Watching my play performed in London on Zoom.

Lucie Spence as Virginia in Immediate Family

I was very excited that a gay theater in London, Homo Promo, was going to produce a live stream performance of my solo play, Immediate Family. Peter Scott-Pressland, artistic director of the theater, had responded to the pandemic by coming up with the very fine idea of live streaming a whole series of gay plays.

I was thrilled to have English theater people doing the work because I find the acting standard in that country very high. I mean, theater has been a part of their national identity since at least Shakespeare’s time, they devote a lot of attention and money to the art — and it shows.

I wrote Immediate Family in 1983. It is the story of Virginia at the bedside of her comatose wife, Rose. Despite the fact that they’ve been together for 27 years, Virginia has no legal say over Rose’s medical treatment. She doesn’t even have the right to stay past official visiting hours.

This is my play about the right of gay people to marry, which remained out of reach for us until 2015.

This live stream production was directed by Peter. Lucie Spense as Virginia, gave an absolutely fearless performance. I mean, this actress jumped in with both feet. The transformation of my vaguely Midwestern postal worker Virginia into a working-class English butch, was complete, without a false note.

It’s not easy for me to surrender to a performance of one of my own plays. Normally I’ve got a stream of criticism flowing through my head: “Oh, I like how she said that line … Damn, she should be angrier by this point …Gee, I never thought of it that way before, but that’s an interesting interpretation…”

In fact, I remember only one other performance of my own work when I was just there, on the edge of my seat, experiencing life happening in front of me. There is no greater reward for a playwright than to see your words come to full-blooded life through the power of another person’s acting. To be swept up into someone one else’s vision of my vision…. I can’t thank Peter and Lucie enough.

The truth is, even though my greatest desire is that other people produce my plays — deep down inside, I’m shocked and surprised when they actually do it. I mean, I just made the whole thing up! Don’t they realize that? Why should anybody care about it at all?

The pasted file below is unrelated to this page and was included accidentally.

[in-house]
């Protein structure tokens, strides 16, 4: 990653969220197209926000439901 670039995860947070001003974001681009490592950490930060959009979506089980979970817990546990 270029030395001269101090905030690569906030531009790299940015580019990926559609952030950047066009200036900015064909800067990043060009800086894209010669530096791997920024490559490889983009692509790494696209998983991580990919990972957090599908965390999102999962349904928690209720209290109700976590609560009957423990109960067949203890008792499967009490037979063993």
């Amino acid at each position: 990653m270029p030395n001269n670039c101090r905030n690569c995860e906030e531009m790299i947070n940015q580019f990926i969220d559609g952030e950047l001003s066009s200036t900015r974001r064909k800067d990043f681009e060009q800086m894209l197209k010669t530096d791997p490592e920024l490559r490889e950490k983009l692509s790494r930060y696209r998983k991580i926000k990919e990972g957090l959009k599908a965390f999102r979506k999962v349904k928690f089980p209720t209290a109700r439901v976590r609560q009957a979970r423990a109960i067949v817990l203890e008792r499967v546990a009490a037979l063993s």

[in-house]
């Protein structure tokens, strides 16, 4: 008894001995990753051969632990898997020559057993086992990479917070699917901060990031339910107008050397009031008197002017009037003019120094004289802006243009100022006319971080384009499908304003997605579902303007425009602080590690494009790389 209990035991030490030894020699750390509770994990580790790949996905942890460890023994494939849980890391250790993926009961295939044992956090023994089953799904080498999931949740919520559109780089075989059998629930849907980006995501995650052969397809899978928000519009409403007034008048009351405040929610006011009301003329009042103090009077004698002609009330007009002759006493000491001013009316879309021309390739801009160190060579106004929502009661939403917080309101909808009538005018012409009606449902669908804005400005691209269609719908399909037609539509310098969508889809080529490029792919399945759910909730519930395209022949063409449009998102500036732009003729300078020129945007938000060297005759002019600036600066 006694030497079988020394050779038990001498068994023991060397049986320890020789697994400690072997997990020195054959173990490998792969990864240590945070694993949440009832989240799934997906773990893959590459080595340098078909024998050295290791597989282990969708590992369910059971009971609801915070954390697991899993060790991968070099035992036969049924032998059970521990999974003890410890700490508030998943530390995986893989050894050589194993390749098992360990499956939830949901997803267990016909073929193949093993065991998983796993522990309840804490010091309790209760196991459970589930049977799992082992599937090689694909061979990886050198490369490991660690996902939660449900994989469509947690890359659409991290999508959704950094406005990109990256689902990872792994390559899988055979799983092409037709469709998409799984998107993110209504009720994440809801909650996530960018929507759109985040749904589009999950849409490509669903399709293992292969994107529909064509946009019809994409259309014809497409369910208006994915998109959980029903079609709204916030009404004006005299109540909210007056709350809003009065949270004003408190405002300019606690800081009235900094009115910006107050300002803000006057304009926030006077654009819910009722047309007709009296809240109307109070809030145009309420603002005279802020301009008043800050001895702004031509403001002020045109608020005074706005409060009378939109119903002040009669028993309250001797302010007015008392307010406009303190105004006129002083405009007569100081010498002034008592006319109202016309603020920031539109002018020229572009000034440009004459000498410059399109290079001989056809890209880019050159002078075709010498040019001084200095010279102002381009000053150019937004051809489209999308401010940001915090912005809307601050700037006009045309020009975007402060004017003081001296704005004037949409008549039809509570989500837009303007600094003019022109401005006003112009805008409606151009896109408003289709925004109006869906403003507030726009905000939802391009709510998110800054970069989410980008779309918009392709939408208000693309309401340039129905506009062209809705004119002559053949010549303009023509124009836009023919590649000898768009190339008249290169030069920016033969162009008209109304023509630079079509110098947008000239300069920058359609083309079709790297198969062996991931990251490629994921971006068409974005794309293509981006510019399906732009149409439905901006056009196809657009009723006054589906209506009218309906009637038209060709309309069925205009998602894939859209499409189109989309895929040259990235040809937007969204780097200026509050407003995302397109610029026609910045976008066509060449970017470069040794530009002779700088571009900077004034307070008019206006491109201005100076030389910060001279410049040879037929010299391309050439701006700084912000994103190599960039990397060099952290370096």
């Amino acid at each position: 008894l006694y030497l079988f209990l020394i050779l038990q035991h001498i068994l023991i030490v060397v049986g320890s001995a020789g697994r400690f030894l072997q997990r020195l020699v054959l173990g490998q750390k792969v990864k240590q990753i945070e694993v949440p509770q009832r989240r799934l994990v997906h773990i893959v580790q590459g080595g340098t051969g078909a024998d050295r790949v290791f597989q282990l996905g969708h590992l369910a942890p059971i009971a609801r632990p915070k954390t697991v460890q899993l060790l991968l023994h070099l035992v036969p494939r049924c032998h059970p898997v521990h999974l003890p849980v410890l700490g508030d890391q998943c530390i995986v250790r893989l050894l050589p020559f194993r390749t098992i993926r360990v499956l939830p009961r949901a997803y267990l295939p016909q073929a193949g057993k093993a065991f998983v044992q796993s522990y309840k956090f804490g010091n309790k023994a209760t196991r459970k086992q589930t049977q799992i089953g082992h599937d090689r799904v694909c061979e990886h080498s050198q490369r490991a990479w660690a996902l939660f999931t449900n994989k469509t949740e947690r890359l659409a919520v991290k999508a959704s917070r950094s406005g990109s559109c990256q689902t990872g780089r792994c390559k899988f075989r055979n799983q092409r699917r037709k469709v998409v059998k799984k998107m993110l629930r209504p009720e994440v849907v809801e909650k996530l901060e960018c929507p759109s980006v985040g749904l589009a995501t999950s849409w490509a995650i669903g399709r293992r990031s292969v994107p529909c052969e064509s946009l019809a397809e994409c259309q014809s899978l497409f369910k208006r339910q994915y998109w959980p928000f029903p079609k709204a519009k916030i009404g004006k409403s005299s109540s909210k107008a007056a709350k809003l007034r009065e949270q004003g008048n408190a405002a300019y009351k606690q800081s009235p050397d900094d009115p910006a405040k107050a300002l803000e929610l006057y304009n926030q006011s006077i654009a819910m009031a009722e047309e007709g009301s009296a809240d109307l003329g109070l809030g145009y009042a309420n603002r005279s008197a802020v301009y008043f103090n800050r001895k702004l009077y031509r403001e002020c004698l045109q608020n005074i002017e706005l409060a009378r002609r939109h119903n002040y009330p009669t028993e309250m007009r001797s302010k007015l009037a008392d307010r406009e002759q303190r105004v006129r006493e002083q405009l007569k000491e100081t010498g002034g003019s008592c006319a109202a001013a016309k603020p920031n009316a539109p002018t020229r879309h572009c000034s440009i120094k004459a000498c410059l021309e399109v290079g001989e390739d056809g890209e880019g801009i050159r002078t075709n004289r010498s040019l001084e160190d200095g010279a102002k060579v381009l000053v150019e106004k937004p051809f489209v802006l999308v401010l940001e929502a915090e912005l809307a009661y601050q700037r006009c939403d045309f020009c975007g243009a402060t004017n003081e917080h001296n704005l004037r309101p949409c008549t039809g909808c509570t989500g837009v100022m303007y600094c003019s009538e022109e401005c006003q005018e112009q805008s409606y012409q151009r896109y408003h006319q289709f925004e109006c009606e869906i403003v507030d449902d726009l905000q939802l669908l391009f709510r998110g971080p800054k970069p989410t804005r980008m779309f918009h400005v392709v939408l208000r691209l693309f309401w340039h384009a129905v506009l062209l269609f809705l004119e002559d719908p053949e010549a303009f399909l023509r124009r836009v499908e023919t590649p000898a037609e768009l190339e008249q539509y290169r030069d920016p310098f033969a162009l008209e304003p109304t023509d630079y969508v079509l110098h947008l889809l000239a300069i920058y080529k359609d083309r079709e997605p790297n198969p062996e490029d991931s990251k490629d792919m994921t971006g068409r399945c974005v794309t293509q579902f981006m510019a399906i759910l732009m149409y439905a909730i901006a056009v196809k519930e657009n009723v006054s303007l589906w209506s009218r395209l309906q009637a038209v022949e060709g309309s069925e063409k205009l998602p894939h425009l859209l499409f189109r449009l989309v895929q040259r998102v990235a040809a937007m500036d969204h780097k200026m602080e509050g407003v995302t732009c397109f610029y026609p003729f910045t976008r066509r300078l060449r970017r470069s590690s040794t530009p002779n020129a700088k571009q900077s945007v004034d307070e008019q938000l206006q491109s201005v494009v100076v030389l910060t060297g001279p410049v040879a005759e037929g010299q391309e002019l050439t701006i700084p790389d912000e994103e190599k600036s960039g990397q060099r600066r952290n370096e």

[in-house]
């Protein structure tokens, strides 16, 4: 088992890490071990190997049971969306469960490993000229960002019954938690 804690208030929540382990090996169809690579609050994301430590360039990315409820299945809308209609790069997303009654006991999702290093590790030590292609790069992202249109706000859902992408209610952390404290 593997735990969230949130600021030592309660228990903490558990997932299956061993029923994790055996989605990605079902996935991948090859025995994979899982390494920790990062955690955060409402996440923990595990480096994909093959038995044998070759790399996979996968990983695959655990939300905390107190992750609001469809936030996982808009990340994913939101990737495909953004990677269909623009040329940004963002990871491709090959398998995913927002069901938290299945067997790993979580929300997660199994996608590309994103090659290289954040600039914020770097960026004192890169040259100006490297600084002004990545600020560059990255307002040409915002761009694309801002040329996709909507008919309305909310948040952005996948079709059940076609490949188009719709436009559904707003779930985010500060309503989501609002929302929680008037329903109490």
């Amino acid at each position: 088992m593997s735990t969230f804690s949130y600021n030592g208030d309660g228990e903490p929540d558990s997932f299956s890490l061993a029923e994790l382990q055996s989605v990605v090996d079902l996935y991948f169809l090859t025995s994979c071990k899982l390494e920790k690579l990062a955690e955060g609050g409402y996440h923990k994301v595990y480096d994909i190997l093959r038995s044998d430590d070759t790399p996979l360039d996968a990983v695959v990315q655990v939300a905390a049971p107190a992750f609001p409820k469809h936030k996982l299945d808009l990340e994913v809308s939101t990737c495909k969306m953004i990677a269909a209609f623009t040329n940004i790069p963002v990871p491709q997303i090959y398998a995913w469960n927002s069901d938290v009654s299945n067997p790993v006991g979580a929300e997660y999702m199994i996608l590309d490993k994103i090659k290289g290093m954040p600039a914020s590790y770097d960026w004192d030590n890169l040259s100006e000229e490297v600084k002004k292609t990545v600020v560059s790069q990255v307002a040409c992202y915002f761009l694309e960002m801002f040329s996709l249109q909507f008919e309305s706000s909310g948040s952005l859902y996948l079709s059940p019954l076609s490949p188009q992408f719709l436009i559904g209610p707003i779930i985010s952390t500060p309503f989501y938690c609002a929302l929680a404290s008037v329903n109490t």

How thrilling to know that my words can inspire others to bring a world to life. The world that Peter and Lucie create is so vibrant. I am humbled by their faith in my words.

Back in 1983, when I first performed Immediate Family, I really didn’t know if anyone would buy me as a serious playwright and actress. This was my first venture into drama. Up until then, everything I wrote was basically comic. There were serious moments, but only moments. I was very worried that people would scoff at me: “Come on, Terry, you make me laugh, but you can’t pull off the heavy stuff. Stick to what you know!”

And in fact, on that first night at the National Women’s Theater Festival in Santa Cruz, I really missed the audience’s chuckling, chortling, giggling, and guffawing. It had always assured me that I was on the right path, that the audience and I were on this journey together. Then at the curtain call, I simply could not see the audience because the lights were in my eyes. I had no idea how they felt.

It was a small theater, so there was no huge wave of applause. And then I went backstage to await people coming into my dressing room to tell me yay or nay — and nobody came. I knew I had a big fat disaster on my hands. Finally, a good friend came backstage. She told me that the play was a huge hit and I’d received a standing ovation. That unexpected news stopped my downward plunge and lifted me up to the heights.

After performing Immediate Family many times, I came to understand that most people didn’t really want to meet the actress after the show. They wanted to stay with Virginia and savor the ending. So I stopped expecting visitors to my dressing room.

Starting from such doubt, such uncertainty, Immediate Family has become my most performed play. It has been translated into Dutch, French, Flemish, Spanish, and Hebrew. It was broadcast on Dutch prime time network TV. As a solo actress, I have taken it all over the world. And now, it has burst into life in London. What a treat!

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Stream the Homo Promo production of IMMEDIATE FAMILY.

Terry Baum is an actress, director, teacher, filmmaker, political activist, and award-winning lesbian playwright. Her blog BAUMBLOG is a “Top 100 LGBTQ Blog.”